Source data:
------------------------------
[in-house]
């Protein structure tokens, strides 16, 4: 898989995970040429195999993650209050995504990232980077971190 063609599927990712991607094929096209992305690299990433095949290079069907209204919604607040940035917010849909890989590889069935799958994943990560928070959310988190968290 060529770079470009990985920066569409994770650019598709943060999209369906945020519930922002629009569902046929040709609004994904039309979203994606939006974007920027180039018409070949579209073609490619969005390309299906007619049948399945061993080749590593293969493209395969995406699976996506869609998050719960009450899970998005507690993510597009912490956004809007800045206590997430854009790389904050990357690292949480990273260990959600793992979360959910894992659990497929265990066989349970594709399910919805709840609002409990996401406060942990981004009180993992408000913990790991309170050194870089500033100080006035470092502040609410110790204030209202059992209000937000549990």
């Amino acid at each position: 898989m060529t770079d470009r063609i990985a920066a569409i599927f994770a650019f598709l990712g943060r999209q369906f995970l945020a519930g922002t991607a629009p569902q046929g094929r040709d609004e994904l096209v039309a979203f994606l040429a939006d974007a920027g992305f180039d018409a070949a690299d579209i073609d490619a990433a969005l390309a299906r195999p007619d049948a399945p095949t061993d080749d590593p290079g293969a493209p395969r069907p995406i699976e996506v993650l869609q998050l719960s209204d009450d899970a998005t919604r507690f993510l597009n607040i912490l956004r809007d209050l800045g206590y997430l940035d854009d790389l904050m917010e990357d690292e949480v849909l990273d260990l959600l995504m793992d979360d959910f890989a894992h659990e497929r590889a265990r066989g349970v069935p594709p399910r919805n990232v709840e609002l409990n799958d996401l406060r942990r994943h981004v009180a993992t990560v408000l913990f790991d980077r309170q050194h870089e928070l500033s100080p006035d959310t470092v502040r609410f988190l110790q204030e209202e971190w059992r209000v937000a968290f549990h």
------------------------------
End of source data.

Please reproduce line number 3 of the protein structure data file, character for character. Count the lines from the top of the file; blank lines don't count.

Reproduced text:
């Amino acid at each position: 898989m060529t770079d470009r063609i990985a920066a569409i599927f994770a650019f598709l990712g943060r999209q369906f995970l945020a519930g922002t991607a629009p569902q046929g094929r040709d609004e994904l096209v039309a979203f994606l040429a939006d974007a920027g992305f180039d018409a070949a690299d579209i073609d490619a990433a969005l390309a299906r195999p007619d049948a399945p095949t061993d080749d590593p290079g293969a493209p395969r069907p995406i699976e996506v993650l869609q998050l719960s209204d009450d899970a998005t919604r507690f993510l597009n607040i912490l956004r809007d209050l800045g206590y997430l940035d854009d790389l904050m917010e990357d690292e949480v849909l990273d260990l959600l995504m793992d979360d959910f890989a894992h659990e497929r590889a265990r066989g349970v069935p594709p399910r919805n990232v709840e609002l409990n799958d996401l406060r942990r994943h981004v009180a993992t990560v408000l913990f790991d980077r309170q050194h870089e928070l500033s100080p006035d959310t470092v502040r609410f988190l110790q204030e209202e971190w059992r209000v937000a968290f549990h």